Consent education is most effective when it begins at an early age. Children who learn how to assert themselves and respect boundaries with their friends and family are more likely to grow into teens and adults who can apply those same skills to their romantic and sexual relationships.=
Our culture doesn’t have a great track record when it comes to prioritizing sexual consent. And that is, at least in part, because our culture doesn’t prioritize sexual pleasure.
These posts are based on the questions in my guide, (Over) 100 Questions To Ask Your Kids About Sexuality. The guide is free and if you don’t have it, you can get it by clicking here. To watch the video version of this post, click here. Best practices or "etiquette" around when we should share other people's photos online is a relatively new social consideration. For many of raising kids today, the Internet wasn't even a thing when we were young, so we didn't have to deal with any of this growing up.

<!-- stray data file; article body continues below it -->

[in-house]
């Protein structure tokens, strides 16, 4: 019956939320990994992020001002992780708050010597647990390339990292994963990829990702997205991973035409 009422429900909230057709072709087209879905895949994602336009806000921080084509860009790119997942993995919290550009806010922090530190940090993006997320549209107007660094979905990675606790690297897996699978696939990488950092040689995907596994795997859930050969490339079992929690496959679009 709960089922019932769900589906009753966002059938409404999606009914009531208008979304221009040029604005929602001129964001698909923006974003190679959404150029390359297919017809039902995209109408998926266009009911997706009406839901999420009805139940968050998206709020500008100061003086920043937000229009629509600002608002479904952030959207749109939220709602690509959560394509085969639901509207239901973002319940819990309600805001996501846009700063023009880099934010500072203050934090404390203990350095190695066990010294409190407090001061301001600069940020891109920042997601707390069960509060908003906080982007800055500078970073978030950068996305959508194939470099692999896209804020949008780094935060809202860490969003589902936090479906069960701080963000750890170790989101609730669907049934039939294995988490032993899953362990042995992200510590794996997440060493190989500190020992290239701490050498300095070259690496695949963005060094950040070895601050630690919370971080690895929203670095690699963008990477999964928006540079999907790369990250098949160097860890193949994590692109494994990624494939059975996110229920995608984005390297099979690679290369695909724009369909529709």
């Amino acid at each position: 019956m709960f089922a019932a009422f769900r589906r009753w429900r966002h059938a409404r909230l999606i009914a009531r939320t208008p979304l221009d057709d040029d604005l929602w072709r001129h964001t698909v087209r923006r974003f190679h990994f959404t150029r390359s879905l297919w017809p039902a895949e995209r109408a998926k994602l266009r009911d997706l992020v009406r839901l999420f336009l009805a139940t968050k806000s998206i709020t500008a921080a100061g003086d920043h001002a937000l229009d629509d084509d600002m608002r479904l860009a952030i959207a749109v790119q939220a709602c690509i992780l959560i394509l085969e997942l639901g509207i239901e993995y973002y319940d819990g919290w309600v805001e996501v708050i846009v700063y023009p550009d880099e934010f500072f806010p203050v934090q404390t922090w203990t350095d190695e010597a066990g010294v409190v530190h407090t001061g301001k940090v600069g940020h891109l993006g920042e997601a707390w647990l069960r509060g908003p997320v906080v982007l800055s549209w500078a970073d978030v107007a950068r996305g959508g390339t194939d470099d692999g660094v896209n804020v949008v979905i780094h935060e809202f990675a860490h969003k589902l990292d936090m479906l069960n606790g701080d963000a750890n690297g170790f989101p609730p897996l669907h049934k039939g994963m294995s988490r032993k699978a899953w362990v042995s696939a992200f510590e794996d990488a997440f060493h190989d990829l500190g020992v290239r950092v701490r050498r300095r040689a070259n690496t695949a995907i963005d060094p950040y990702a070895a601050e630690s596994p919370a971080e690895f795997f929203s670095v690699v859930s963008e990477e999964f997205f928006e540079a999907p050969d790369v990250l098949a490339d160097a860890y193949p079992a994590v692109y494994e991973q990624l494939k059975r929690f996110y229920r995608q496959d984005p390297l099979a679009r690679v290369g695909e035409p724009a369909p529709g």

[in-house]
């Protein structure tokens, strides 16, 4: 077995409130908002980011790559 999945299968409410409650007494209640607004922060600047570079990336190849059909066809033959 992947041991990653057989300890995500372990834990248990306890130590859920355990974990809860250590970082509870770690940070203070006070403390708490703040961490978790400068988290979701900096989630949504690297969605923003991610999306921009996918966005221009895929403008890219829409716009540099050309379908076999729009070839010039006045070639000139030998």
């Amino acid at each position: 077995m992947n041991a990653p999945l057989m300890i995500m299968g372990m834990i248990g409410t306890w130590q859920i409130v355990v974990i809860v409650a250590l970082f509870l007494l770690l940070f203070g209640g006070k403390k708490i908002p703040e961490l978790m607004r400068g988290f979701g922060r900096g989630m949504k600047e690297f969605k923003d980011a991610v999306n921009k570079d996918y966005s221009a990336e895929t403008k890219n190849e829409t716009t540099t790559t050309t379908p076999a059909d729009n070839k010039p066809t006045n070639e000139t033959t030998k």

When I was in high school, I posted photos on my locker door. The potential audience reach was anyone who happened to wander down the drama room hallway. But when our kids post photos on Instagram, Facebook, Snapchat and other social media platforms, when youth share photos of other people, it's possible for those images to wind up anywhere.
One thing we can do in our conversations about online behaviour is to encourage our teens to think about the effect sharing information and images might have on others. I call it “online empathy”. When someone posts a photo online, we can share that photo anywhere, with virtually anyone. But should we?How might sharing the photo affect the other person, particularly if that photo is embarrassing or upsetting for them? How might it affect our relationship with that person? And regardless of whether we know the person or not, how might sharing their photo reflect on us and our character?
Exploring these questions is a chance for your to help your teens reflect on their own values in terms of how they want to treat others, and to think about how they want to live those values through their online behaviour.
this can be really tough to think about as a parent, but we don’t have to telegraph our concerns to our children. For the most part, we’re helping them identify people that they like and trust. In many ways, this is a positive talk.